The Yeti or Abominable Snowman is a staple of legend, mythology and mystery.
An ape like creature, taller than a human, that inhabits the Himalayan region of Nepal or Tibet.
The search to find the yeti can be traced back to Alexander the Great who demanded from villagers in the Indus Valley that he see one for himself. The villagers - even then - were unable to oblige.
But now the ancient mystery of the yeti may have been solved, using the science of DNA.
Despite being long thought of as a myth, a British scientist has concluded that the legendary creature may in fact be a sub-species of brown bear.
Tests on hair samples were found to have a genetic match with an ancient polar bear, with scientists believing there could be a sub species of brown bear in the High Himalayas that has long been mistaken for the mythical beast.
Oxford University genetics professor Bryan Sykes set out to collect and test "yeti" hair samples to find out which species they came from.
In particular he analysed hairs from two unknown animals, one found in the Western Himalayan region of Ladakh and the other from Bhutan, 800 miles to the east.
The 'myth' of the yeti is thought to have originated in Tibet and spread throughout the region along the trade routes to Nepal via the Sherpa. However, mystery primates are recorded on every continent on earth, with the exception of Antarctica.
After subjecting the hairs to the most advanced DNA tests available and comparing the results to other animals' genomes stored on the GenBank database, Professor Sykes found that he had a 100% match with a sample from an ancient polar bear jawbone found in Svalbard, Norway, that dates back at least 40,000 years - and probably around 120,000 years - a time when the polar bear and closely related brown bear were separating as different species.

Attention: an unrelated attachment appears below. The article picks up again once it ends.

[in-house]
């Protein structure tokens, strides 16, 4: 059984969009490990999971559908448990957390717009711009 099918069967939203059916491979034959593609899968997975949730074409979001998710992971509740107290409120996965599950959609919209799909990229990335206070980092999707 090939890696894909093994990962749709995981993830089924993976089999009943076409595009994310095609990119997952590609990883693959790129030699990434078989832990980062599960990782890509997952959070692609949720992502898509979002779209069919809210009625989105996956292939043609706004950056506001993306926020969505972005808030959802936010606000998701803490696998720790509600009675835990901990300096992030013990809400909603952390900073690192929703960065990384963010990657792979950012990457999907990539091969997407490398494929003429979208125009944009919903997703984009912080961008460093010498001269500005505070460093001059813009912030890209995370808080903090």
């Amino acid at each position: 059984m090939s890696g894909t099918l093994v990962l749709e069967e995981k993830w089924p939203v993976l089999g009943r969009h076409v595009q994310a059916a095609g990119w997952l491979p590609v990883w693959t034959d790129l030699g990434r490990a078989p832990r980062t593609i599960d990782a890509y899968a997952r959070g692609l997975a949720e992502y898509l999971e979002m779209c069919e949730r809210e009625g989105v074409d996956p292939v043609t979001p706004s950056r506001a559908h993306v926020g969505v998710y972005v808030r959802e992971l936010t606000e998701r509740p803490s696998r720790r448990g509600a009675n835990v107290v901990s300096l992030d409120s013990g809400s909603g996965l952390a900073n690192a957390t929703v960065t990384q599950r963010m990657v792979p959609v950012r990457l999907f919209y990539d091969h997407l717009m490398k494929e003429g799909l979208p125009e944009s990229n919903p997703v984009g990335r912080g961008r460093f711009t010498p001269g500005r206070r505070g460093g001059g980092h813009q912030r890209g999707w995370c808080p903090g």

Professor Sykes believes that the most likely explanation is that the animals are hybrids - crosses between polar bears and brown bears. The species are closely related and are known to interbreed where their territories overlap.
The professor said: "This is an exciting and completely unexpected result that gave us all a surprise. There's more work to be done on interpreting the results. I don't think it means there are ancient polar bears wandering around the Himalayas.
"But we can speculate on what the possible explanation might be. It could mean there is a sub species of brown bear in the High Himalayas descended from the bear that was the ancestor of the polar bear. Or it could mean there has been more recent hybridisation between the brown bear and the descendent of the ancient polar bear."
A photograph of a "yeti' footprint, taken by British climber Eric Shipton at the base of Everest, sparked global mania after it was taken in 1951.
Legendary mountaineer Reinhold Messner, who became the first man to climb Everest without oxygen, has studied yetis since he had a terrifying encounter with a mysterious creature in Tibet in 1986.
His own research backs up the Prof Sykes' theory. He uncovered an image in a 300-year-old Tibetan manuscript of a "Chemo" - another local name for the yeti, with text alongside it which was translated to read: "The yeti is a variety of bear living in inhospitable mountainous areas."
Prof Sykes added: "Bigfootologists and other enthusiasts seem to think that they've been rejected by science. Science doesn't accept or reject anything, all it does is examine the evidence and that is what I'm doing."
His investigations features in a new three-part Channel 4 documentary series, Bigfoot Files, which starts on Sunday.
A book by Prof Sykes about his research, The Yeti Enigma: A DNA Detective Story, is to be published next spring.
Additional reporting by the Press Association.
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